Hundreds of dehydrated maggots were sorted in exhibit 218, including Calliphoridae, Piophilidae and Spaeroceridae, There were few signs of fly development beyond the third instar larval stage. A single blow fly adult had evidently emerged in the petris to be partially consumed by insect predators. Seen in three fragments, the head, a partial thorax and a partial abdomen it was identified as Cynomyopsis cadaverina (Diptera: Calliphoridae) through classic taxonomic treatment of what was left of the head.
The fragmented remains of a single calliphorid pupal case from which the adult fly evidently emerged was also seen. This was not a surprise since a single newly formed calliphorid pupa was observed in the photographic evidence. There were no other signs of pupae. This newly formed pupa was the key specimen in determining the age of first colonizing flies.
Though Dr. Dael Morris does not so explicitly state, her analysis was conservative in that it tended to estimate the earliest possible date of infestation. Since the flies were stored in a fashion that allowed them to continue their development, some of their growth could have occurred after the body was discovered.
As an example, assume a scenario in which the body was placed in the forest in the morning, was colonized within minutes, and was discovered in the afternoon. Assume further that the entomological evidence was stored in a manner that allowed development for seven days, but no longer. Assume finally that an analysis conducted years later determined that the oldest of the pupae was seven days old. In that case, the analyst would be able to declare only that the body had been deposited in the forest no sooner than seven days prior to discovery. That would be a conservative estimate.
While such a finding would be technically correct, given its careful wording, it would seriously overstate how long the body had been in the forest before discovery. With that qualification in mind, consider Dr. Morris' conclusion.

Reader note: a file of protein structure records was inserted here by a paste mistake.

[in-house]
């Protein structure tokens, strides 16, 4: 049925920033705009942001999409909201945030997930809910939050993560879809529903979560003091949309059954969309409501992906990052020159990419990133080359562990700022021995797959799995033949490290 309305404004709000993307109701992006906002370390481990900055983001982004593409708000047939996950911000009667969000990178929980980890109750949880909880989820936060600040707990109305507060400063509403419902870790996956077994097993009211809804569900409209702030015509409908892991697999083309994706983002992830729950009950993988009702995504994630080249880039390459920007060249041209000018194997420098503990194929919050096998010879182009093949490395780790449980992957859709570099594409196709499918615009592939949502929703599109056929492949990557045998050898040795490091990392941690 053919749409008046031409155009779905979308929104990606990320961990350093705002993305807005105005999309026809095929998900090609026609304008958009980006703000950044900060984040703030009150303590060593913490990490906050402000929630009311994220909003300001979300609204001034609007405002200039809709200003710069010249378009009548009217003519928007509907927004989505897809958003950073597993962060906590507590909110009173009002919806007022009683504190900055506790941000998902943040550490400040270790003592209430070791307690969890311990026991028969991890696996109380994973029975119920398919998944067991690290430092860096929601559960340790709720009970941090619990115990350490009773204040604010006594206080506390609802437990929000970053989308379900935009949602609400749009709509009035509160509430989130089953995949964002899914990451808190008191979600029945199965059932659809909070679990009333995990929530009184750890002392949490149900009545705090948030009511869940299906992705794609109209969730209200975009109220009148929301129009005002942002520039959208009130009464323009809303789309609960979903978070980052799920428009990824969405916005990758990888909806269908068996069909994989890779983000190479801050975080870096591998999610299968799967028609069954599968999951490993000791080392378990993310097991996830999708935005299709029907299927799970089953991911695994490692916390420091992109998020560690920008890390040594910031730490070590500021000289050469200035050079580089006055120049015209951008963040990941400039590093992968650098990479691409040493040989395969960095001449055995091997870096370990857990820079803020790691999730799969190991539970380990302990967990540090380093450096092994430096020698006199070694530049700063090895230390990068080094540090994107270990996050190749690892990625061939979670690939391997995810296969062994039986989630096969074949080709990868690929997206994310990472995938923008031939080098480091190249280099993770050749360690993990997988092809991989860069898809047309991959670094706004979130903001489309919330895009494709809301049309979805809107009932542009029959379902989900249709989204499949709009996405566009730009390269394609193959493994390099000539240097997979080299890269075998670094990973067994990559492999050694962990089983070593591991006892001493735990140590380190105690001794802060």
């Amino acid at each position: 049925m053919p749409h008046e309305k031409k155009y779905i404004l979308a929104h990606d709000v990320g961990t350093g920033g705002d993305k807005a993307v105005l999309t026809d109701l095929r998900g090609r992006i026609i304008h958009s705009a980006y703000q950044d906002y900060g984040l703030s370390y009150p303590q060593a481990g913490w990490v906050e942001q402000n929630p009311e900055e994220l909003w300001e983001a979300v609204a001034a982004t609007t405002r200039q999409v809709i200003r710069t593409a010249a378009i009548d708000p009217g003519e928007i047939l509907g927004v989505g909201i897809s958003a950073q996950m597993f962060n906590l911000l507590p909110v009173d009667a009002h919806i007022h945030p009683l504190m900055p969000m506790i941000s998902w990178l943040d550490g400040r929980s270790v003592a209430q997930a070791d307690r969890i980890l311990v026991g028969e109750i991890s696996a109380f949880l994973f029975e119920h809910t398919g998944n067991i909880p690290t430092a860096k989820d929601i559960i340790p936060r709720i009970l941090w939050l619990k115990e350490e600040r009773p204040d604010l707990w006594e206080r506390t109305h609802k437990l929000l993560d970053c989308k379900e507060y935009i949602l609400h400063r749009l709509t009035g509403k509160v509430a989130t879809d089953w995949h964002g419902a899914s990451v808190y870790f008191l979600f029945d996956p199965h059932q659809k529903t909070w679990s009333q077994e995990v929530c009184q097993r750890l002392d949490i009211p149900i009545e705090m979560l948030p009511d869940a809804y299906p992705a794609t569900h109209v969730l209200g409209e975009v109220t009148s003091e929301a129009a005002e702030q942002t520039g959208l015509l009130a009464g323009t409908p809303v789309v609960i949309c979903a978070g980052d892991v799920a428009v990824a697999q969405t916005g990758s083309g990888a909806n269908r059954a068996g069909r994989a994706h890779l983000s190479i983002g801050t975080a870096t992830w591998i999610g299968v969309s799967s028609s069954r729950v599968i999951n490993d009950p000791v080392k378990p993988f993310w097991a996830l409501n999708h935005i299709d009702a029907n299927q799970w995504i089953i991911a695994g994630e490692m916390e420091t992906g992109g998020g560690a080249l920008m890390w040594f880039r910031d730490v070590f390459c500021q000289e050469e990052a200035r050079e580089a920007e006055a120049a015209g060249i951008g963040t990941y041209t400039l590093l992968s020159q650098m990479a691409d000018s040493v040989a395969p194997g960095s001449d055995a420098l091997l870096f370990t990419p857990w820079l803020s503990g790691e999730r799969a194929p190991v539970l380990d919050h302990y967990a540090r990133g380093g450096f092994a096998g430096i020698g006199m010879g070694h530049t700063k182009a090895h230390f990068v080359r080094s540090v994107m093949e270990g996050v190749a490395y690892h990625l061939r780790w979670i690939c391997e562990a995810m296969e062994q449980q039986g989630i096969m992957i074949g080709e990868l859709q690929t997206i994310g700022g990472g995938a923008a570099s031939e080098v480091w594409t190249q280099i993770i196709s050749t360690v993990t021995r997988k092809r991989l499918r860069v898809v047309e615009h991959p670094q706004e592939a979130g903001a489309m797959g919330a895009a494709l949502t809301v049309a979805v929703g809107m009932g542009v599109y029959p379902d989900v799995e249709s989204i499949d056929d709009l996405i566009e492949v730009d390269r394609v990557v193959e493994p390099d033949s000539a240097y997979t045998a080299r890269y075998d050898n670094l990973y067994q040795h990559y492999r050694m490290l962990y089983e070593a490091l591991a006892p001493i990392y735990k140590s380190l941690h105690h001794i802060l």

Results of DNA analysis, taxonomic examinations and autopsy and death scene photographic evidence indicate that Cynomyopsis cadaverina was the first fly species to colonize Melissa Trotter's remains. ... death scene temperatures were not favorable for blow fly egg laying until December 18th, and this date is consistent with the stage of development of C. cadaverina in this case.
Even given its conservative nature, Dr. Morris' entomological analysis indicated that Larry Swearingen was in jail when Melissa Trotter's body was placed in Sam Houston National Forest.
Dr. James Arends, a consulting entomologist, substantiated Dr. Morris' analysis and conclusion. I excerpt from his report.
Melissa Trotter's body according to the autopsy was recovered in January 2, 1999, from the San Jacinto National Forest, located in Southeast Texas, near Conroe, Texas. Dr. Carter did not provide a date of death in her autopsy report, but apparently testified that fungal growth and insect activity, in her opinion, indicated that Ms. Trotter had been dead for 25 days, which put her death exactly on the December 8, 1998, the date she was last scene by state witnesses.
The autopsy report contains several remarkable observations that indicate a date of death later than December 11, 1998. ... By autopsy, there is also a remarkable absence of animal activity, which is unlikely in a corpse exposed for 22 days in the environment where it was found. Finally, Ms. Morris identified a single species of blow fly, C. Cadeverina, from the insect material collected from the evidence in this case, whereas a body exposed outdoors for the length of time that the State maintains would in all probability exhibit colonization by several species. ...
It is my forensic entomological opinion, based on the information that I have been presented, that the temperature conditions for December 1998 and the developmental stages of fly larvae and pupae reported by Ms. Morris that Ms. Trotter's body was exposed and colonized by blow flies after December 11, 1998.
Dr. Arends repeatedly references December 11 because that was the date that Larry Swearingen was jailed. If Melissa Trotter died after December 11, then Larry Swearingen could not be guilty of her murder.
Dr. Arends dated his report as "this 19th day of January, 2007." Larry Swearingen was scheduled for execution five days hence. Four days hence, one day before his execution, the Texas Court of Criminal Appeals granted Larry Swearingen a stay.